This classic collection of articles, sketches, and letters spans thirty-three years in Fyodor Dostoevsky's writing career: from 1847, just after the publication of his first novel, until 1880, a year before his death. The writings show the scope of his artistic development and the changes that occurred as a result of such cataclysmic events as his arrest and trial for treason, and his subsequent imprisonment and exile in Siberia.
|Publisher:||Northwestern University Press|
|Product dimensions:||5.50(w) x 8.50(h) x 0.90(d)|
About the Author
One of the most powerful and significant authors in all modern fiction, Fyodor Dostoevsky was the son of a harsh and domineering army surgeon who was murdered by his own serfs (slaves), an event that was extremely important in shaping Dostoevsky's view of social and economic issues. He studied to be an engineer and began work as a draftsman. However, his first novel, Poor Folk (1846), was so well received that he abandoned engineering for writing. In 1849, Dostoevsky was arrested for being a part of a revolutionary group that owned an illegal printing press. He was sentenced to be executed, but the sentence was changed at the last minute, and he was sent to a prison camp in Siberia instead. By the time he was released in 1854, he had become a devout believer in both Christianity and Russia - although not in its ruler, the Czar. During the 1860's, Dostoevsky's personal life was in constant turmoil as the result of financial problems, a gambling addiction, and the deaths of his wife and brother. His second marriage in 1887 provided him with a stable home life and personal contentment, and during the years that followed he produced his great novels: Crime and Punishment (1886), the story of Rodion Raskolnikov, who kills two old women in the belief that he is beyond the bounds of good and evil; The Idiot (1868), the story of an epileptic who tragically affects the lives of those around him; The Possessed (1872), the story of the effect of revolutionary thought on the members of one Russian community; A Raw Youth (1875), which focuses on the disintegration and decay of family relationships and life; and The Brothers Karamazov (1880), which centers on the murder of Fyodor Karamazov and the effect the murder has on each of his four sons. These works have placed Dostoevsky in the front rank of the world's great novelists. Dostoevsky was an innovator, bringing new depth and meaning to the psychological novel and combining realism and philosophical speculation in his complex studies of the human condition.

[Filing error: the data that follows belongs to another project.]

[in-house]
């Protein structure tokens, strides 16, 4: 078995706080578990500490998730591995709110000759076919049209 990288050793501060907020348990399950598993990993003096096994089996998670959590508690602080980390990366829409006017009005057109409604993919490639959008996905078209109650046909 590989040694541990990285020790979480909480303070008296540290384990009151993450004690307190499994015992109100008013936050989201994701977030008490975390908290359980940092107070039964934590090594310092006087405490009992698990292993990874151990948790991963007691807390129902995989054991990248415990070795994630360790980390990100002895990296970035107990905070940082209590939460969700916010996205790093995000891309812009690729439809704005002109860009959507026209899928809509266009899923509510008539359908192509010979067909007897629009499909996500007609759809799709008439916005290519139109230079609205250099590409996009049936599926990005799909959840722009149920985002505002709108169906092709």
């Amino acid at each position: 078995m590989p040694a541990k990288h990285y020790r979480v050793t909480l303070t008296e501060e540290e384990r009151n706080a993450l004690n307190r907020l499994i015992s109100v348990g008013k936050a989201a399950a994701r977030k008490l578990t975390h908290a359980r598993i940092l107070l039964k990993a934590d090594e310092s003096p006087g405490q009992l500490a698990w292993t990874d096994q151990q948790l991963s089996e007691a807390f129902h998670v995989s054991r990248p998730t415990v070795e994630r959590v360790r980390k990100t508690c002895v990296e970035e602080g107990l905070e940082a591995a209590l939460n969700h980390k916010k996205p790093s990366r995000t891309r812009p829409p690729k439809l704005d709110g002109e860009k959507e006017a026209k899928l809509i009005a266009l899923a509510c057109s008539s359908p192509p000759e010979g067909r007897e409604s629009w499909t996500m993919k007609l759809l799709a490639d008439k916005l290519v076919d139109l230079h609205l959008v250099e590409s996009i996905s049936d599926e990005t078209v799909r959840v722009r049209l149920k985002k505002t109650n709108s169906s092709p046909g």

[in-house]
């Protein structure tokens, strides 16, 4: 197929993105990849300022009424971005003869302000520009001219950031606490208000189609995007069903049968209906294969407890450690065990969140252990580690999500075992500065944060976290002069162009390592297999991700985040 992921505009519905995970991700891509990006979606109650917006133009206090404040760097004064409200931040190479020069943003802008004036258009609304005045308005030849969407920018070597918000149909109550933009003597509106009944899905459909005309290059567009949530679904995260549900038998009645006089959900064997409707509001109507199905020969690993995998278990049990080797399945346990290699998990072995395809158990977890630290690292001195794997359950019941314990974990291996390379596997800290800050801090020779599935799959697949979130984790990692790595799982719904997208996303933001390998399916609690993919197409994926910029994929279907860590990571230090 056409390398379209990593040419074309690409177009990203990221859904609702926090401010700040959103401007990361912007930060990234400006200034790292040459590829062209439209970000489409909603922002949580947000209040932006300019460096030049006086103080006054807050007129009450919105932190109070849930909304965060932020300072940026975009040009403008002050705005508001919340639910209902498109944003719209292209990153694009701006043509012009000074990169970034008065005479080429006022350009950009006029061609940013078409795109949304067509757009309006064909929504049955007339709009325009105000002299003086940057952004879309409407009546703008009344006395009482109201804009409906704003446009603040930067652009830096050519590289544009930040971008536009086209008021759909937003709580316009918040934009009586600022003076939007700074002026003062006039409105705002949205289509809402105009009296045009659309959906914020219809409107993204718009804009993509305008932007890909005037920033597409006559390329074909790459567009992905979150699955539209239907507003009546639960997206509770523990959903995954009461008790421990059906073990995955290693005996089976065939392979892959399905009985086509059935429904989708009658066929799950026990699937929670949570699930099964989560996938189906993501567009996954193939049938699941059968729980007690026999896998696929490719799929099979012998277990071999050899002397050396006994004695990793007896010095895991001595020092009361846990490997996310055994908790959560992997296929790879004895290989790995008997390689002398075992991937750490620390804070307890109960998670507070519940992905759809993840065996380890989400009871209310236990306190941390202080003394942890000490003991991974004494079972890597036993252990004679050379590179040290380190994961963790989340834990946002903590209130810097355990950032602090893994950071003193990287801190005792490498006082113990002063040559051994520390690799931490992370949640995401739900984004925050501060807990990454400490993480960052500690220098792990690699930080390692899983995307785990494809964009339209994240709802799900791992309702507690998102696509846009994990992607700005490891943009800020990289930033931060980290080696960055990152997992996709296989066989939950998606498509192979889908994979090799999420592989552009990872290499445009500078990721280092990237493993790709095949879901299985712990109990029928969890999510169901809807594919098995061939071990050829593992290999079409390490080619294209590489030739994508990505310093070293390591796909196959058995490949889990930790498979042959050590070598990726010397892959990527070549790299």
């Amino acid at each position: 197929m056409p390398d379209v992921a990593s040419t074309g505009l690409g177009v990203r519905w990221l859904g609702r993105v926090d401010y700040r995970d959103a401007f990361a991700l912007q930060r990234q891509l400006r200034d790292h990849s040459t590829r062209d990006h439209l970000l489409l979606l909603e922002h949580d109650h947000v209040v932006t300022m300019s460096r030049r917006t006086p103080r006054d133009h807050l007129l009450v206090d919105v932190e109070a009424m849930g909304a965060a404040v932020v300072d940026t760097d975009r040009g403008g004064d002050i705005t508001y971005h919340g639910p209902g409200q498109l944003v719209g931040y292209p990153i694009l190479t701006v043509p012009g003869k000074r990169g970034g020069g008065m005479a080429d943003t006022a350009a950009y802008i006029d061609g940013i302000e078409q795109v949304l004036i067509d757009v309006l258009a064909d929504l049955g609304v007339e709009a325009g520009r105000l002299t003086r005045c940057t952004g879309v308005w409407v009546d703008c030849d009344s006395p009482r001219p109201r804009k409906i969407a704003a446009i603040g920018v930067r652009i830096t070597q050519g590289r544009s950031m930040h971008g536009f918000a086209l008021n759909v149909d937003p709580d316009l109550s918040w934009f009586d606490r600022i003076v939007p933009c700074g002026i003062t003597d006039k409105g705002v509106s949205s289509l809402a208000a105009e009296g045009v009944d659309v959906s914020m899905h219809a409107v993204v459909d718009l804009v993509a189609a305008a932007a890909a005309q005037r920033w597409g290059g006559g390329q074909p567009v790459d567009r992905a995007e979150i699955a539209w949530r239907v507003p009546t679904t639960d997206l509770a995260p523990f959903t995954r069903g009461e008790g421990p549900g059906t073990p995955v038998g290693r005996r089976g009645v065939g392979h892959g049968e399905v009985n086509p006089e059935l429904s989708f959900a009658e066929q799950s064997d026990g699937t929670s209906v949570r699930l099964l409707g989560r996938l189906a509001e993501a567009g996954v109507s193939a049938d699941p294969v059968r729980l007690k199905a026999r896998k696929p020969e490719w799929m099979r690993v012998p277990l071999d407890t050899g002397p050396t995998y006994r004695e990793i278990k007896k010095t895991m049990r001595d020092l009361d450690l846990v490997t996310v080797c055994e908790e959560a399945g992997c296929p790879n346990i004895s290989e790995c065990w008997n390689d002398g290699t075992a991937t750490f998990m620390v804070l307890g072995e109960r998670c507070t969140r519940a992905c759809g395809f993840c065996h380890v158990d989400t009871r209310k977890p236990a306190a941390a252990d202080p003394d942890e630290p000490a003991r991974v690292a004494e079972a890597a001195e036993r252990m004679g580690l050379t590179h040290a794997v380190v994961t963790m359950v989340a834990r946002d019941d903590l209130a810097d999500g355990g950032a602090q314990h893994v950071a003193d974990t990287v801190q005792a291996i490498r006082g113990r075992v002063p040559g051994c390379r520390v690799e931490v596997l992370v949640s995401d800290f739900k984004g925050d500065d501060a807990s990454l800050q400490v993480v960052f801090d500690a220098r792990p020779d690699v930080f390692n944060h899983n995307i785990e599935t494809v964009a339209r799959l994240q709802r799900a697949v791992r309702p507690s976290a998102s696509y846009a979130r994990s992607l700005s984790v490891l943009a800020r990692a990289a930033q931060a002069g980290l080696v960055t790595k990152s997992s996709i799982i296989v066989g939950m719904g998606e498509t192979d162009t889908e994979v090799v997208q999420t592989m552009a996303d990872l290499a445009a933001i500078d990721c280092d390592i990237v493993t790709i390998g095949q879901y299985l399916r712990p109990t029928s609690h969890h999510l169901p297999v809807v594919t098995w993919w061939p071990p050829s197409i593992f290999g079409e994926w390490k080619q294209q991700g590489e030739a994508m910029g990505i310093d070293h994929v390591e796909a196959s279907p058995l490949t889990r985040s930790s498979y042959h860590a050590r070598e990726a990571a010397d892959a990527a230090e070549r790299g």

David Magarshack's translations include works by Dostoevsky, Turgenev, Chekhov, Gorky, and Pushkin. He has also written biographies of Dostoevsky and Gogol.
Table of Contents
Introduction by David Magarshack
Four Essays from The Petersburg News
Five Articles from Time
II. Mr. bov and the Question of Art
III. Pedantry and Literacy. First Article.
IV. Pedantry and Literacy. Second Article
V. The Latest Literary Controversies
Four "Manifestoes" from Time and Epoch
(During a Journey)
The Surrender of Metz
Nine Letters from the Fourth and Last Volume of The Letters of Dostoevsky
I. Immortality, Christ, and Dichotomy
II. Letter to Yekaterina Yunge
III. The Brothers Karamazov: A Request
IV. The Brothers Karamazov: An Elucidation
V. Children's Reading
VI. A Page from the Past
VII. A Famous Writer's Troubles: Impostors and Literary Small Fry
VIII. Letter to an Unsuccessful Writer
IX. Letter to an Unsuccessful Writer